I think there will always be issues of distraction if the topic being studied is not engaging to students or is simply difficult, and while we are not in the entertainment business, I know we are all conscious that extended periods of note-taking will inevitably lead to distraction and will not enhance learning in the long run. One advantage we have at our school is that – because we give our students laptops with tablet technology – we can actually have students use hybrid technology to record important information … the pen on the screen.
I would still eliminate the traditional act of note-taking from schools. That is, the passive transmittance model. Note-taking in a structured, constructivist setting that contributes to approaches to inquiry and deep, conceptual and content understanding is of huge benefit to students when thoughtfully planned, used judiciously, and with respect to the individual learning styles of students (and this is what the teachers in my school generally mean when they refer to “note-taking”). Thoughtfully constructed note taking is critical to the learning process and, if approached systematically, as a skill we teach, is an important life skill. Whatever we believe about note-taking, I think the potential of collaboration tools like Google Docs and Evernote are too powerful to limit students to a legacy approach to recording and sharing important information exclusively on paper.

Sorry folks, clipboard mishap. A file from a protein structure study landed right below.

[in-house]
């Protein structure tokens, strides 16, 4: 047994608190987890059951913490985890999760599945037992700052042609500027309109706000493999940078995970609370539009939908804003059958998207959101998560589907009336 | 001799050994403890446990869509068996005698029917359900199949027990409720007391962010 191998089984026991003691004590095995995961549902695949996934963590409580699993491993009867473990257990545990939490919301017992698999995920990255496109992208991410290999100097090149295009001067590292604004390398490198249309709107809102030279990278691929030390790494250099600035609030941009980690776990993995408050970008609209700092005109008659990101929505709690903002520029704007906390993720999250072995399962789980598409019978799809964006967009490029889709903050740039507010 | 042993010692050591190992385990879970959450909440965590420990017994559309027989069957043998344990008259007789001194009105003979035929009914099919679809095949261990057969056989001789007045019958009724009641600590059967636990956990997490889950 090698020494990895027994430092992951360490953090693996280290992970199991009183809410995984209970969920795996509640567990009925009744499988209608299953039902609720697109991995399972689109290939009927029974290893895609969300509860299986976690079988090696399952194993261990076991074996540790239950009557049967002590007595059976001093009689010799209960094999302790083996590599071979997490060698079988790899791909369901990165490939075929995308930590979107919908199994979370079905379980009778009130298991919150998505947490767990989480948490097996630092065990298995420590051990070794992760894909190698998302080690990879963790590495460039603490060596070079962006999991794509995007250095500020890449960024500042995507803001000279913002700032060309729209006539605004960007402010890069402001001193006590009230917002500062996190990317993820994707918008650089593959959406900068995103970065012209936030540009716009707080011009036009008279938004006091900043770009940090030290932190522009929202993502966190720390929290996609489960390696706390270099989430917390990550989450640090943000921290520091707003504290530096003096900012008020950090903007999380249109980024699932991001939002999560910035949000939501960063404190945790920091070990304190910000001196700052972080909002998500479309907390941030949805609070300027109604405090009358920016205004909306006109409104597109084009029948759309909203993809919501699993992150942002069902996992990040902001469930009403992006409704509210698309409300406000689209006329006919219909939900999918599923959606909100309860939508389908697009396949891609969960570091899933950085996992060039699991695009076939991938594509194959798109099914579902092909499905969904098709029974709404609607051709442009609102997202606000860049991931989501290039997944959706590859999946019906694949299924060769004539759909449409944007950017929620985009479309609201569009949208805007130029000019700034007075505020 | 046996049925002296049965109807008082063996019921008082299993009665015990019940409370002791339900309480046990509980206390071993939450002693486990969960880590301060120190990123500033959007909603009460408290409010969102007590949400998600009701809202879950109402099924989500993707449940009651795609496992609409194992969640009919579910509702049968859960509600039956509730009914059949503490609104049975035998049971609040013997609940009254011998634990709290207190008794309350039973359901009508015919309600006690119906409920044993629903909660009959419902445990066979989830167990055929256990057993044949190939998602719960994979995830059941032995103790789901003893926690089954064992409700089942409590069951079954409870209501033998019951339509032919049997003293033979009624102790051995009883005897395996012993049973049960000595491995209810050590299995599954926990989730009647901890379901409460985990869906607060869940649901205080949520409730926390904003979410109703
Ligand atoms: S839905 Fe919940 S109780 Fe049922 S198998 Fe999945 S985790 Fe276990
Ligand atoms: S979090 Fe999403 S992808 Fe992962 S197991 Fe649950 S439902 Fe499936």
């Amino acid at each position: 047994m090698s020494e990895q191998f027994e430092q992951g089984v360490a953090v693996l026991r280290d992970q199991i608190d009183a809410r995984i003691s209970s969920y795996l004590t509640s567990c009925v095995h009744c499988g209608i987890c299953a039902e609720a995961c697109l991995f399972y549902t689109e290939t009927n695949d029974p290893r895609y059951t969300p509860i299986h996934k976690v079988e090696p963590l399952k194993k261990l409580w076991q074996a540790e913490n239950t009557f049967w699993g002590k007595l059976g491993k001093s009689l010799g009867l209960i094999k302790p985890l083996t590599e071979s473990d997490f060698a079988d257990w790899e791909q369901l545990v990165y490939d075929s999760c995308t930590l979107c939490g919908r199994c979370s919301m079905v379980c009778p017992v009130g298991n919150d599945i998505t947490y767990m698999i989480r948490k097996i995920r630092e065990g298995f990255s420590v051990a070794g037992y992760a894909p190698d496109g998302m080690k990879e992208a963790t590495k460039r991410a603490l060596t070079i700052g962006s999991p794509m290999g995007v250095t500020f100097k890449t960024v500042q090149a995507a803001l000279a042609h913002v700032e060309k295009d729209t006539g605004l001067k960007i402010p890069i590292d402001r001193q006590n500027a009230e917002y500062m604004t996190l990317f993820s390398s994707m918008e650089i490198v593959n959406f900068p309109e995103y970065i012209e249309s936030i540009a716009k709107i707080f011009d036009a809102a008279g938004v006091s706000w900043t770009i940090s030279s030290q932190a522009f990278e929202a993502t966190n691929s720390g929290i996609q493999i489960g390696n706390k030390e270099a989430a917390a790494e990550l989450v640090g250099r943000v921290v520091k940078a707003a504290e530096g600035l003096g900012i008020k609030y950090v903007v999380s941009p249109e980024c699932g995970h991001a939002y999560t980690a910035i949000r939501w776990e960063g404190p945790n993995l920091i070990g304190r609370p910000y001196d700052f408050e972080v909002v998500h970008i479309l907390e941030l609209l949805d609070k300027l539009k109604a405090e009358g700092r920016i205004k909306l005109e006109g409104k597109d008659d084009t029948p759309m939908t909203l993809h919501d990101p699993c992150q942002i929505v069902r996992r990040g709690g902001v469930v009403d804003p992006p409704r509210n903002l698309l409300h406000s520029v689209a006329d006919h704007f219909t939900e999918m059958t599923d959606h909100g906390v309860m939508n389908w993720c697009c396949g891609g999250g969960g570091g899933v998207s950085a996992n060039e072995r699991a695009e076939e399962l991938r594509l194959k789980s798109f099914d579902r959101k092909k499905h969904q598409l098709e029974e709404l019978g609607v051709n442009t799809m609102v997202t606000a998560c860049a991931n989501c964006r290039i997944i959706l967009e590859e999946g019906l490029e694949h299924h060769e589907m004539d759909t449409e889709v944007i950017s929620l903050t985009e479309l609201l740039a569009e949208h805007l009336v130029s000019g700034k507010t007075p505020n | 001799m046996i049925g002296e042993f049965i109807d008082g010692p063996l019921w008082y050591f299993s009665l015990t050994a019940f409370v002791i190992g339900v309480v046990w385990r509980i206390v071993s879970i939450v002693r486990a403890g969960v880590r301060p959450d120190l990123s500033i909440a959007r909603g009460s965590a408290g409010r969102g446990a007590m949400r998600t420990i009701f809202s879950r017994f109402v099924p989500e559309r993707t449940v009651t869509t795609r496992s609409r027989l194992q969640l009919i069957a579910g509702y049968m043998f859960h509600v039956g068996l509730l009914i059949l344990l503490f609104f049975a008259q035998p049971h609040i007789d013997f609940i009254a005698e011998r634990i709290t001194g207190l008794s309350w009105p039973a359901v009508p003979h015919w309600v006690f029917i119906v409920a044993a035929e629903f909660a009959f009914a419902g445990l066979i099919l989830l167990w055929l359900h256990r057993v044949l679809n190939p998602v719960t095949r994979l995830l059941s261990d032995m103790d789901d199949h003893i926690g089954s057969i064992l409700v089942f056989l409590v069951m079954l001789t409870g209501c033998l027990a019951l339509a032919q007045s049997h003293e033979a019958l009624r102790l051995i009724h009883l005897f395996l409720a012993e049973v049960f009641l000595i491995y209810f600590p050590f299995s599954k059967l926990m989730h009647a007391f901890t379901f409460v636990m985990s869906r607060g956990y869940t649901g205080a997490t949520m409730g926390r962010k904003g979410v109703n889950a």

Ultimately, perhaps we need a new term to describe what we currently call “note-taking”, one that describes more explicitly what it is we expect students to do when we ask them to “take notes”. Anyone got any good suggestions?